June 19: Chabad's '614th mitzva'

The Lubavitcher Rebbe may have been a "once-in-a-millenium holy man,"...but he was only a man.

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June 18, 2007 21:13
letters March 2008

letters good 88. (photo credit: Courtesy)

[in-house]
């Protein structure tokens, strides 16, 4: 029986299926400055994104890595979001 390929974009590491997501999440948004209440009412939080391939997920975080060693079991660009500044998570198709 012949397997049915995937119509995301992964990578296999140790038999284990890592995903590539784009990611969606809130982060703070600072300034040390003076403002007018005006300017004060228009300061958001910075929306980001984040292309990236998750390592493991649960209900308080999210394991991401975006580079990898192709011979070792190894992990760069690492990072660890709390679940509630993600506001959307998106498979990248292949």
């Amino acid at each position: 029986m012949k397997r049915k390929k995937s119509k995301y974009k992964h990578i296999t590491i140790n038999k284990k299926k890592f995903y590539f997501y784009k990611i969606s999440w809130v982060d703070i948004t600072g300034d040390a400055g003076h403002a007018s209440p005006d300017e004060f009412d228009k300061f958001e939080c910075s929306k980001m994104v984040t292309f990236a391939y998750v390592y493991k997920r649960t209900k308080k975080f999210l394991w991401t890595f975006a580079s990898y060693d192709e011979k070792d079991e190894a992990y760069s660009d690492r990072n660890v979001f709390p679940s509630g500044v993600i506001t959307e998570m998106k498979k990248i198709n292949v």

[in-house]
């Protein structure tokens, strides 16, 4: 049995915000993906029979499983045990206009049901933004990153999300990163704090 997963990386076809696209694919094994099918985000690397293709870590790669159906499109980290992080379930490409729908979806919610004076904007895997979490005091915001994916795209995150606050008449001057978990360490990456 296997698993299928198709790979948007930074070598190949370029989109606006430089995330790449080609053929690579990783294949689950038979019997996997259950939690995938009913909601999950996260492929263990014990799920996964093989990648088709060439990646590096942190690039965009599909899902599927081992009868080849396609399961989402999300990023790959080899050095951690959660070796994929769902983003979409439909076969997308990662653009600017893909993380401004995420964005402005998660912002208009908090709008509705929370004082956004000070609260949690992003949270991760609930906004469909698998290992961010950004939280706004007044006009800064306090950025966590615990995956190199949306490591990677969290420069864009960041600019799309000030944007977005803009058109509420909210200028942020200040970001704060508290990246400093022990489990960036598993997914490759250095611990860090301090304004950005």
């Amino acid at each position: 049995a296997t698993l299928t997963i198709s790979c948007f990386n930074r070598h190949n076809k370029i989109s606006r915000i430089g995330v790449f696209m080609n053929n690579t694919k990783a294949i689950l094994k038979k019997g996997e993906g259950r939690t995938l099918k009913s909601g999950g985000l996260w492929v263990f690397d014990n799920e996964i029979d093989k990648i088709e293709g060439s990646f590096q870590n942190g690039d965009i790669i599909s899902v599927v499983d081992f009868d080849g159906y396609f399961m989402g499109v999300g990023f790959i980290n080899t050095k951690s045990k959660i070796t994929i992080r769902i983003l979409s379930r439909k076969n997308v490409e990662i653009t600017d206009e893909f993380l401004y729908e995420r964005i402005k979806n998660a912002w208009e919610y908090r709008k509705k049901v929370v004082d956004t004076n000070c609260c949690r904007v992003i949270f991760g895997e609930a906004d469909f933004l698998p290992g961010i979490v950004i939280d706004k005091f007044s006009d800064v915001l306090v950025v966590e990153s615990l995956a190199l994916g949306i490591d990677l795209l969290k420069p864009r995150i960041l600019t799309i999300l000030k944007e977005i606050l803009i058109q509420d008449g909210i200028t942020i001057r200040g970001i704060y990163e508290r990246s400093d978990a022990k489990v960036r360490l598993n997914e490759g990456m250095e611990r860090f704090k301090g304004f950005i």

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Chabad's '614th mitzva' Sir, - The Lubavitcher Rebbe may have been a "once-in-a-millenium holy man," as Shmuley Boteach wrote in "Rebbe to the world" (June 18), but he was only a man. His resurrection, anticipated by most Chabadniks, is indeed "strikingly Christian" ("Maverick Chabad group to toast the Messiah, Matthew Wagner, June 18). I have heard it said that the only difference between Chabad and early Christianity is 2,000 years. Most Chabadniks believe that the Rebbe was, is and will be the Messiah; some are more "moderate" and subdued about it, while others are more "fundamentalist" and aggressive. If Rabbi Brod thinks that the anniversarial "Free drinks on the Messiah" campaign is giving Chabad a bad name, he should realize that Chabad, in spite of all its success in outreach, is giving Torah Judaism an even worse name. Chabad may also be "the single most successful Jewish educational network in the history of the world," but it has perverted the Torah by adding to it another commandment: to believe that the Rebbe is Moshiach. The real test of its members' sincerity is this: Would they still work to attract a secular Jew to Torah knowing that he or she will never accept this 614th mitzva? I moderately/fundamentally doubt it. NATAN BEN-YOSEF Jerusalem Sir, - These maverick messianic groups within the Chabad movement may yet cause the complete demise of this outstanding hassidic sect, God forbid! It's about time for the mainstream elements of the movement to take control and purge the "crazies," who don't recognize that the Rebbe, may his memory be blessed, was nothing more than flesh and blood. The mavericks are playing with notions that not only besmirch the memory of this great man but delve into areas that contravene the basics of Judaism. H.M. LERNER Ganei Tikva Not so fast > Sir, - Re "Friedmann: Let Gazans cross to W. Bank" (On-Line Edition, June 18): Has it been forgotten exactly who was in legal charge in Gaza when the city of Sderot was under rocket attack; who let the suicide bombers roam in the area to attack us and supported acts of terrorism against the Jewish people - was it not Fatah? One only has to read the history of Gush Etzion to understand the mentality of Fatah. In 1948, when the defenders of the bloc surrendered, they were massacred by the local Arab population, as were the convoys transporting the Gush refugees to Jerusalem. COLIN L LECI Jerusalem There's no time... Sir, - Re "UNRWA only has 10 days' worth of food left for Gaza" (June 18): We know that the Hamastan people are in need of water as much as we are in need of quiet at our borders. So let us make a deal: For every tank with water we send over, they send us a cartload of their weapons. The first cartload should be accompanied by a healthy Gilad Schalit. MAURITS MARK Jerusalem ...like the present Sir, - Now would be the time to release prisoners in exchange for Gilad Schalit. Let's empty our jails of all Fatah terrorists and send them to Gaza. Chances are good they will not be a threat to us anymore. EVE HAROW Efrat Objection to Israel Sir, - Re "BBC sorry for calling Jerusalem capital of Israel, says it won't happen again" (June 15): When the representative in the UN Assembly of the newly established Jewish state stated that its name would be Israel, the UK representative got up and said the UK objected. Abba Eban, representing the new state, asked permission to reply, then said: I recommend that the UK remove all mention of Israel from the British bible too, and sat down to the applause and laughter of all. MOSHE IVRY Jerusalem Sir, - The BBC's pandering, even groveling, to the Muslims was an embarrassment for a once-mighty country. URI MILUNSKY Netanya Breath of fresh air Sir, - Dr. Abd al-Hamid al-Ansari's op-ed was a breath of fresh air, a rational voice amid the plethora of hatred-spewing and destructive Islamic invective ("We need to make our young people love life," Verbatim, June 18). He will most probably be written off as a stray sheep, an anachronism, by the very people who should listen to him, and Israel will most definitely be blamed for the lack of hope for the young people of the Middle East. Yet continued repetition of his message, endless and unwavering, could make a difference - if not among the extremists, at least in the minds of so-called enlightened Westerners. NACHUM REMEN Kfar Haroeh Pelt in peace Sir, - Headline on June 18: "Haredim hold peaceful protest against gay parade." The story subsequently reported that "dozens of haredi protesters pelted police with stones, injuring a policewoman in the head." Several trash bins were also set on fire. I'm glad the protest was peaceful. Can you imagine what would have happened had it been violent? GERALD SCHOR Ra'anana Ice cream for trash Sir, - I guess the government truly is comprised of the blockheads everyone says it is, especially when they can't even remember their own successes ("Environment Ministry threatens to slap fines on beach polluters," June 28). Twenty-five years ago, I was on reserve duty in Eilat, and during a free period went down to the beach. Soon afterwards a group of police officers and municipal workers showed up and began to distribute large trash bags to the happy vacationers, requesting that they clean up within a two-meter radius of their blankets. More than once I heard the whining complaint: "But it's not my garbage!," to which |the cop's laconic reply was: "It is now!" Before too long the beach was shockingly clean. Besides that, they promised a free ice cream to every kid who brought them a full trash bag. They soon had to resupply the ice cream truck, and the kids were still coming. The whole operation worked like a charm, so I ask: Why the "new" campaign? Where, in fact, have the authorities been this past quarter-century? With their heads buried in the trash-strewn sand? TREVOR DAVIS Asseret Blunted edge Sir, - I was extremely disappointed with Israel's under-21's European football championship challenge performance in Holland ("Israel looking for first points of U-21 tournament," June 15). Yet although they were blotted out 6-0 in three matches, the players performed reasonably well and should not be castigated for lack of success. The players do possess skill, but they are limited in application by being three to five yards too slow off the mark and, as a consequence, lose over 90% of tackles. The majority of their opponents play in senior sides in the most competitive European leagues, and therefore had a clear-cut edge over the Israelis. JOEL JOSEPH Essex